6 Leadership Lessons for Entrepreneurs from Paul Polman of Unilever
Will it be awfully clichéd if I start this post with a done-to-death movie dialogue? I guess it would be but I can’t think of a better statement that serves the purpose. So here goes; with great power comes great responsibility (Spiderman, in case you are wondering). Paul Polman of Unilever lives, breathes, and exudes this powerful assertion. Whether it’s about taking an immovable stance on environmental sustainability or busting the practice of quarterly reporting to focus more on long term gains, Polman is challenging the status quo and is doing it well. Budding entrepreneurs and established business owners alike have a lot to learn from Paul. Here are some of his lesson on leadership and responsibility:
1. Good is Good for Business
“Why would you invest in a company which is out of sync with the needs of society, that does not take its social compliance in its supply chain seriously, that does not think about the costs of externalities, or of its negative impacts on society?" Paul said in a Guardian interview.
A company that has great financial figures but does not involve social and ethical elements as part of the equation, will, as years pass, lose rapport with general public. This means that business will go downhill. A smart investor would not pour their money into a company that boasts an impressive business growth strategy but falls short on its commitment to society and ethical principles, because these aren’t wish list items, but rather key business imperatives.
2. Everything is better with a little Humor
When talking about global business challenges and at the mention of Ben and Jerry's "caring dairy" programme which Unilever owns, Polman joked that he didn’t mind being a cow: "Those animals have massage and scrubbing machines, man, I wish I was a cow."
It is OK to show your human side. It helps people see you in a different light and foster a personal relationship with you. What use is being at part of a company when people only see you as an imposing, unrelenting figure?
3. Get Comfortable with Uncomfortable
Many of our goals look as daunting now as they did when we announced them, but you have to set uncomfortable targets if you are to really change things, Polman commented on Unilever’s Sustainable Living Plan.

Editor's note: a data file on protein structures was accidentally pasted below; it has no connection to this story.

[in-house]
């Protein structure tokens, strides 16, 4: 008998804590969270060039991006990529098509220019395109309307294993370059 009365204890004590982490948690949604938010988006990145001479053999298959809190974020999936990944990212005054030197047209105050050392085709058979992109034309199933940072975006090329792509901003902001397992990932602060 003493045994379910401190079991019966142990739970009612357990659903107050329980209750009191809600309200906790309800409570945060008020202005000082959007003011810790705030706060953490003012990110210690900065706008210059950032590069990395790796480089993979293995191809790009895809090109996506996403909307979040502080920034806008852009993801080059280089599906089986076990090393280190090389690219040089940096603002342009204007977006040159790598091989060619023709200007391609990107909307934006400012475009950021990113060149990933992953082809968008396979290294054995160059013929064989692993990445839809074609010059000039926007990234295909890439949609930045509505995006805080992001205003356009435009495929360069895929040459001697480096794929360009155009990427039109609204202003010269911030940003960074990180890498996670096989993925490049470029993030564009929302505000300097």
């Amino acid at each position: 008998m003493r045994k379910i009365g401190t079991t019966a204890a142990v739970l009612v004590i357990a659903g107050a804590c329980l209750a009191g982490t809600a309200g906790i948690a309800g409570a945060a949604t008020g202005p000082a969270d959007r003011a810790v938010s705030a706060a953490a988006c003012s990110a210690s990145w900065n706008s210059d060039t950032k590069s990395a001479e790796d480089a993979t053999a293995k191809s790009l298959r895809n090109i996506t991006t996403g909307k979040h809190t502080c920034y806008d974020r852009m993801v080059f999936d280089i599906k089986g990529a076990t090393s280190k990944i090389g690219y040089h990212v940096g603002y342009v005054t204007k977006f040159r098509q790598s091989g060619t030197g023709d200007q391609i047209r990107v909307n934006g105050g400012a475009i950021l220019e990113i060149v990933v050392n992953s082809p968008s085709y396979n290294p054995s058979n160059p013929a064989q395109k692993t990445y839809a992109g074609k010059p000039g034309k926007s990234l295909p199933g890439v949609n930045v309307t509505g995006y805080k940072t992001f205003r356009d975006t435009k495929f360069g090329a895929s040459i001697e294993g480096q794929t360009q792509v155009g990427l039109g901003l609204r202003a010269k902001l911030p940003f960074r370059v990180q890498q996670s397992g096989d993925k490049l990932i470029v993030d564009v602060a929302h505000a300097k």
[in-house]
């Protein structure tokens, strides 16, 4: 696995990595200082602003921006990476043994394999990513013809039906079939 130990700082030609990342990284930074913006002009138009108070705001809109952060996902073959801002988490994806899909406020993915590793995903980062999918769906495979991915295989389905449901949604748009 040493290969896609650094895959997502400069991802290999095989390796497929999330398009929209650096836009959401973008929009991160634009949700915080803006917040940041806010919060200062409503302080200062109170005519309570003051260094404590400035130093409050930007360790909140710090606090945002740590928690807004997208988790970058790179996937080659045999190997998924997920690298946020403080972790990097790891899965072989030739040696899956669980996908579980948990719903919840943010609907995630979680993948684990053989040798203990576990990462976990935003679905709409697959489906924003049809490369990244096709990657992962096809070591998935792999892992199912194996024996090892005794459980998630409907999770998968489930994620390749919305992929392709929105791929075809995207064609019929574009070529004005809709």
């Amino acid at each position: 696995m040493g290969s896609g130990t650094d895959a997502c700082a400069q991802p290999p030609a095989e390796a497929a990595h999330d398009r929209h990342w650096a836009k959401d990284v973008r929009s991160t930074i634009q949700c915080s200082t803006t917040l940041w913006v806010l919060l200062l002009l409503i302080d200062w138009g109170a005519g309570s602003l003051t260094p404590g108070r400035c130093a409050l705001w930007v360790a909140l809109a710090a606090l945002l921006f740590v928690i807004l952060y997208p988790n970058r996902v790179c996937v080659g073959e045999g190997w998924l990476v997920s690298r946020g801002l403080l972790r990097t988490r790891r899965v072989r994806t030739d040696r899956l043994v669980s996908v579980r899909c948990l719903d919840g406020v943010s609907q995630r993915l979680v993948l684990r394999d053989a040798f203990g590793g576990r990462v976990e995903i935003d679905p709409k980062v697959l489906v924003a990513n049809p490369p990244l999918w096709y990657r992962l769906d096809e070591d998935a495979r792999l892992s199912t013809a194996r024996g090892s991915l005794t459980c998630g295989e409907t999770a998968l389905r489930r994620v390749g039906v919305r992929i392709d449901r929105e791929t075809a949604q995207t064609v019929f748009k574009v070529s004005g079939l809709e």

If you keep doing what you have always been doing, you will keep getting what you have always gotten. In order to really make a difference, whether in business or in life, you need to get out of your comfort zone and set targets that will stretch your capabilities to the limit; only then will you see a palpable change in the status quo.
4. Green is the New Black
“[Businesses] have to recognize that the needs of citizens and communities carry the same weight as the demands of shareholders. We believe that in future this will become the only acceptable model of business. If people feel that the system is unjust and does not work for them, they will rebel against it. And if we continue to consume key inputs like water, food, land and energy without thought as to their long-term sustainability, then none of us will prosper,” Polman said in a Unilever letter from the CEO.
If you are trying to run a profitable business and your aspirations end there, you are in for a surprise. The rules of the game have changed. It is no more just a matter of whose share price is higher or who gives out better dividends; a new business model should be beneficial for all involved.
5. You can’t do it alone
"The issues we face are so big and the targets are so challenging that we cannot do it alone, so there is a certain humility and a recognition that we need to invite other people in. When you look at any issue, such as food or water scarcity, it is very clear that no individual institution, government or company can provide the solution,” he said in the Guardian article.
Whatever good you are trying to achieve through your business, remember that it is not a solo player. As much as businesses are averse to the idea of involving others in their CSR initiatives, it is vital to the success of any program. Whether it is a public private partnership or an industry wide collation having other organizations as part of your green agenda will make it more effective and grant it a broader impact.
6. Be Realistic. Be Modest.
Polman continues in the Guardian, “For those targets that have been met or exceeded, I point out that this is year one of a 10 year plan so the low-hanging fruits are a little easier and it will be progressively more difficult to achieve these targets. I would give ourselves an A minus on the scorecard but would also say we have to work harder."
It is very easy to get carried away by small victories and although celebrating these small victories is good, dwelling on them for too long isn’t. The lesson for all entrepreneurs is to be realistic about what you have achieved and to recognize that these may be the easy wins and that the same level of accomplishment may not continue as the business matures. This realism paired with an implacable belief in your capabilities is the key to success.
Bushra Azhar is the Founder of Good Business Sense (GBS), a CSR and Sustainability Knowledge Advisory based in the Middle East. A former corporate VP and academic, she has 14 years of experience under her belt with almost 5 years in CSR related areas. She is the author of a research study examining the growth of CSR in Saudi Arabia and is also responsible for developing 3 out of a total of 6 CSR reports released in the Kingdom. Her latest publication “The Concise Dictionary of CSR: Simple, Practical, No-Nonsense Introduction to the Main Concepts” is available for free on her company website. You can follow her on Twitter @bushraazhar.